We are never going back. We would rather download music or stream it than build up our CD collection. We watch movies on demand. We read our newspapers via the net. We have digital devices to serve our instant gratification needs for what is happening. We are fully in the information age. The industrial age is over.
Perhaps this perspective could parallel the changes that occurred during the Industrial Revolution. Imagine with the onset of machinery and the ability to produce goods at higher capacity that a farmer protested that we still needed to harvest crops the old fashioned way – by hand. Old time advice to till and work and sweat because that was how it had always been done would be outdated advice. It would be nonsense when the world had changed and such challenges had been resolved.
Such an argument exists today with how people believe business should be done. Thinking that we make things cheaper, faster and better is inconsequential in a global economy. Making things on mass scales is a commodity. Thinking we can connect with customers the old ways – direct mail, cold calls, advertising and all the other old school methods – shows a detachment from reality. There are much better ways available based on buyer behaviors.
Because we are fully in the information age, however, does not mean that we need to compromise personal touch. It is not mutually exclusive. It is actually even more important than ever. To connect with your customer, you must stand above all the noise with your value offering, work harder to prove your value and connect personally. Otherwise, you will be ignored. Gimmicks and shortcuts only damage your brand today. The choices and ease of accessibility to your competition levels the playing field fast.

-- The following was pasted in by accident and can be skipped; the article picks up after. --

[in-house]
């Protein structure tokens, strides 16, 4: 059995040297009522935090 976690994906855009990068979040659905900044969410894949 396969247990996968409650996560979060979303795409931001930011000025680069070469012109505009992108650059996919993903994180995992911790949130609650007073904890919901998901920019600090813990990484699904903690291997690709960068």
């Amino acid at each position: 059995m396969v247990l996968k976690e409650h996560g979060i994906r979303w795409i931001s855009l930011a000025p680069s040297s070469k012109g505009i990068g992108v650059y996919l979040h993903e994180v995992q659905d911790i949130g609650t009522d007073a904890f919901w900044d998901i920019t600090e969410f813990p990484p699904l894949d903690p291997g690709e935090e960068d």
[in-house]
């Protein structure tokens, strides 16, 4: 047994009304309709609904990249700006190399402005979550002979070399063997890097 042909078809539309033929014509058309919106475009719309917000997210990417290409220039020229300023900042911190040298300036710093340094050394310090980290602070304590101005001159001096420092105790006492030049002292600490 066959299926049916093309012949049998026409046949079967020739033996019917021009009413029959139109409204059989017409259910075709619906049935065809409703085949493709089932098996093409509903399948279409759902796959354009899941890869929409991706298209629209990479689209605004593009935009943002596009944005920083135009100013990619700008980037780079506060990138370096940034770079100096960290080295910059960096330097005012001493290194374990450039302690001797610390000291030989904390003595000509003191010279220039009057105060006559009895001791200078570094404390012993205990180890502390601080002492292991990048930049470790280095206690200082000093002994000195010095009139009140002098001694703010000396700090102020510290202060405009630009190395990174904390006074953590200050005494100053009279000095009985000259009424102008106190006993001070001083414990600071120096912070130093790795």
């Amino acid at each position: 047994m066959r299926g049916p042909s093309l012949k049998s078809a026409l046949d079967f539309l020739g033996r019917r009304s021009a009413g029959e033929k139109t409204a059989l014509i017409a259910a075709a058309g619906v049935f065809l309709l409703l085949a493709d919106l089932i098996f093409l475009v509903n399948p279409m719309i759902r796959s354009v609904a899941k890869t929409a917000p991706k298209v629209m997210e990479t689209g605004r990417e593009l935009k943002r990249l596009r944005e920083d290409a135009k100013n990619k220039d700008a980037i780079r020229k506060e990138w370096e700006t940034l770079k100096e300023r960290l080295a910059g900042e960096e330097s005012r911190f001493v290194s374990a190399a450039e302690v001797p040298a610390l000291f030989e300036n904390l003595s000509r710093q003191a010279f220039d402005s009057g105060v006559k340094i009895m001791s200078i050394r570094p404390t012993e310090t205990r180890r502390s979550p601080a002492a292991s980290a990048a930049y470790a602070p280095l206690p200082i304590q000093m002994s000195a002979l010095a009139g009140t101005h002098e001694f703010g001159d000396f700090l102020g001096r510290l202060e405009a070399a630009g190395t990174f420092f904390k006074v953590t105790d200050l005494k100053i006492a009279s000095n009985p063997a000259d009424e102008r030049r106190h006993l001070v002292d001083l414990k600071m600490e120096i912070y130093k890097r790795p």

It’s hard for people trapped in industrial-age-thinking to change. They don’t want to; I can understand. After all, what they did previously worked. It’s just not true today. They have changed as buyers. Their buyers work, connect and buy differently as well.
In the information age, having a technology system to connect with your buyer personally is critical. Putting it together in an elegant and precise way takes thinking, commitment and strategy. Technology is not a bad word. Using technology badly is more a problem than technology itself. Thinking in an old school way and expecting different results contributes further to the problem.
If you hope selling can happen without the internet, then your business is already atrophying. The key is not to get bogged down by all the technology. All the technology exists to make you wildly successful. How it is put together strategically to connect personally for a desired result is the heavy lifting that every business has to think through and execute. Two things may be stopping you from success in your business – your perceptions and you. Step back and look at both. If you can see reality and get the help you need to put the right strategy into place, then technology will become an enabler for your business to grow and prosper. It’s only a bad word when there is bad thinking involved.